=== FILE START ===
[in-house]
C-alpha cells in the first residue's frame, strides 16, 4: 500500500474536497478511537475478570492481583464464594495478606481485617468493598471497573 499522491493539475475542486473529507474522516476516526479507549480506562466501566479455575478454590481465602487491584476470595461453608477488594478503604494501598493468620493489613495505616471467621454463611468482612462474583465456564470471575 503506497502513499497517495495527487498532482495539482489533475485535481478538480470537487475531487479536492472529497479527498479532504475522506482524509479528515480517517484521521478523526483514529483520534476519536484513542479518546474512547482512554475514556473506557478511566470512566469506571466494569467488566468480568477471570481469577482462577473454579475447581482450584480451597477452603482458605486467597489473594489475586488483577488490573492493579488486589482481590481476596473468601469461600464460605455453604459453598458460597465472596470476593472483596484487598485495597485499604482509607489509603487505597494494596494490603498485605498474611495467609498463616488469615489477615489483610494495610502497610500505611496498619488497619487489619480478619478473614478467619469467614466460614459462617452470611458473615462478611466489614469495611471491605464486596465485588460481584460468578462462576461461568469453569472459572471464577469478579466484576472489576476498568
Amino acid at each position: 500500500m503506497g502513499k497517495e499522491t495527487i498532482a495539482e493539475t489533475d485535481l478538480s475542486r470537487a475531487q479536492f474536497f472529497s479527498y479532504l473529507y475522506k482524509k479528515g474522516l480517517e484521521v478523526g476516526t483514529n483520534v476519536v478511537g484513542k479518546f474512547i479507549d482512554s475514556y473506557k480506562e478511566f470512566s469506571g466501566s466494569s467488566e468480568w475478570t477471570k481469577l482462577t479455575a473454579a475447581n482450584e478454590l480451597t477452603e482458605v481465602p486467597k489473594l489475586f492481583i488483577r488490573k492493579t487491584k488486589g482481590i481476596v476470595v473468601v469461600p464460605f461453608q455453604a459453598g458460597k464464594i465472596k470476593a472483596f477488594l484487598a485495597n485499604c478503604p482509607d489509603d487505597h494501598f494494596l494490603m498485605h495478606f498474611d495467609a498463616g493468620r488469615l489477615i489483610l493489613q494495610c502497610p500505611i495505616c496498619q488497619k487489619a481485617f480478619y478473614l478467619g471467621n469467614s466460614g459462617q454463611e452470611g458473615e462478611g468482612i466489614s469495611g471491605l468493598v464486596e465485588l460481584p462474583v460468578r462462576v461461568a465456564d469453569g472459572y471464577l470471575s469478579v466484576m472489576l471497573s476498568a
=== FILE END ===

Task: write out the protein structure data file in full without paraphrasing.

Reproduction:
[in-house]
C-alpha cells in the first residue's frame, strides 16, 4: 500500500474536497478511537475478570492481583464464594495478606481485617468493598471497573 499522491493539475475542486473529507474522516476516526479507549480506562466501566479455575478454590481465602487491584476470595461453608477488594478503604494501598493468620493489613495505616471467621454463611468482612462474583465456564470471575 503506497502513499497517495495527487498532482495539482489533475485535481478538480470537487475531487479536492472529497479527498479532504475522506482524509479528515480517517484521521478523526483514529483520534476519536484513542479518546474512547482512554475514556473506557478511566470512566469506571466494569467488566468480568477471570481469577482462577473454579475447581482450584480451597477452603482458605486467597489473594489475586488483577488490573492493579488486589482481590481476596473468601469461600464460605455453604459453598458460597465472596470476593472483596484487598485495597485499604482509607489509603487505597494494596494490603498485605498474611495467609498463616488469615489477615489483610494495610502497610500505611496498619488497619487489619480478619478473614478467619469467614466460614459462617452470611458473615462478611466489614469495611471491605464486596465485588460481584460468578462462576461461568469453569472459572471464577469478579466484576472489576476498568
Amino acid at each position: 500500500m503506497g502513499k497517495e499522491t495527487i498532482a495539482e493539475t489533475d485535481l478538480s475542486r470537487a475531487q479536492f474536497f472529497s479527498y479532504l473529507y475522506k482524509k479528515g474522516l480517517e484521521v478523526g476516526t483514529n483520534v476519536v478511537g484513542k479518546f474512547i479507549d482512554s475514556y473506557k480506562e478511566f470512566s469506571g466501566s466494569s467488566e468480568w475478570t477471570k481469577l482462577t479455575a473454579a475447581n482450584e478454590l480451597t477452603e482458605v481465602p486467597k489473594l489475586f492481583i488483577r488490573k492493579t487491584k488486589g482481590i481476596v476470595v473468601v469461600p464460605f461453608q455453604a459453598g458460597k464464594i465472596k470476593a472483596f477488594l484487598a485495597n485499604c478503604p482509607d489509603d487505597h494501598f494494596l494490603m498485605h495478606f498474611d495467609a498463616g493468620r488469615l489477615i489483610l493489613q494495610c502497610p500505611i495505616c496498619q488497619k487489619a481485617f480478619y478473614l478467619g471467621n469467614s466460614g459462617q454463611e452470611g458473615e462478611g468482612i466489614s469495611g471491605l468493598v464486596e465485588l460481584p462474583v460468578r462462576v461461568a465456564d469453569g472459572y471464577l470471575s469478579v466484576m472489576l471497573s476498568a